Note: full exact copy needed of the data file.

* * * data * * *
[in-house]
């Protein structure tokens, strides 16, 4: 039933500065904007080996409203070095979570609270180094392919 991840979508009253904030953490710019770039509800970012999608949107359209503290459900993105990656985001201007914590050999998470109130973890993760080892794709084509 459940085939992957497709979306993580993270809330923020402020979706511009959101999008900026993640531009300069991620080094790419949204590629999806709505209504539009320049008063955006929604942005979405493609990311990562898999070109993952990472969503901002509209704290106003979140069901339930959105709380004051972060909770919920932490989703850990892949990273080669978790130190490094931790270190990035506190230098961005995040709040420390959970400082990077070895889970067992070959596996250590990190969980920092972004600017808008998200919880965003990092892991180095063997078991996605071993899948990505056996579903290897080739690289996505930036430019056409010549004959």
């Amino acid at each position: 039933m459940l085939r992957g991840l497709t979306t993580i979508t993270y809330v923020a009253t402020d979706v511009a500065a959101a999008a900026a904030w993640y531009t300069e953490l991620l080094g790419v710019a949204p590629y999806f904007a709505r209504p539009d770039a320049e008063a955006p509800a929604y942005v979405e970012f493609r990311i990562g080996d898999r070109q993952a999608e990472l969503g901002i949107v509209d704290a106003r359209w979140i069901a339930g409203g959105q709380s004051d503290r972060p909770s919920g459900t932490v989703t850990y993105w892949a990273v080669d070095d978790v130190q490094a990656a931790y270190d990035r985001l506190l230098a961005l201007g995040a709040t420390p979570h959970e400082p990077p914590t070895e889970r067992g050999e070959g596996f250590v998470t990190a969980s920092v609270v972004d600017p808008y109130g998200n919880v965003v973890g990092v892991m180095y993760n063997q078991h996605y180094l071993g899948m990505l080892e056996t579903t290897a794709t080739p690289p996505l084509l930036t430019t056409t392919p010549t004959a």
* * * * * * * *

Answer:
[in-house]
């Protein structure tokens, strides 16, 4: 039933500065904007080996409203070095979570609270180094392919 991840979508009253904030953490710019770039509800970012999608949107359209503290459900993105990656985001201007914590050999998470109130973890993760080892794709084509 459940085939992957497709979306993580993270809330923020402020979706511009959101999008900026993640531009300069991620080094790419949204590629999806709505209504539009320049008063955006929604942005979405493609990311990562898999070109993952990472969503901002509209704290106003979140069901339930959105709380004051972060909770919920932490989703850990892949990273080669978790130190490094931790270190990035506190230098961005995040709040420390959970400082990077070895889970067992070959596996250590990190969980920092972004600017808008998200919880965003990092892991180095063997078991996605071993899948990505056996579903290897080739690289996505930036430019056409010549004959």
């Amino acid at each position: 039933m459940l085939r992957g991840l497709t979306t993580i979508t993270y809330v923020a009253t402020d979706v511009a500065a959101a999008a900026a904030w993640y531009t300069e953490l991620l080094g790419v710019a949204p590629y999806f904007a709505r209504p539009d770039a320049e008063a955006p509800a929604y942005v979405e970012f493609r990311i990562g080996d898999r070109q993952a999608e990472l969503g901002i949107v509209d704290a106003r359209w979140i069901a339930g409203g959105q709380s004051d503290r972060p909770s919920g459900t932490v989703t850990y993105w892949a990273v080669d070095d978790v130190q490094a990656a931790y270190d990035r985001l506190l230098a961005l201007g995040a709040t420390p979570h959970e400082p990077p914590t070895e889970r067992g050999e070959g596996f250590v998470t990190a969980s920092v609270v972004d600017p808008y109130g998200n919880v965003v973890g990092v892991m180095y993760n063997q078991h996605y180094l071993g899948m990505l080892e056996t579903t290897a794709t080739p690289p996505l084509l930036t430019t056409t392919p010549t004959a």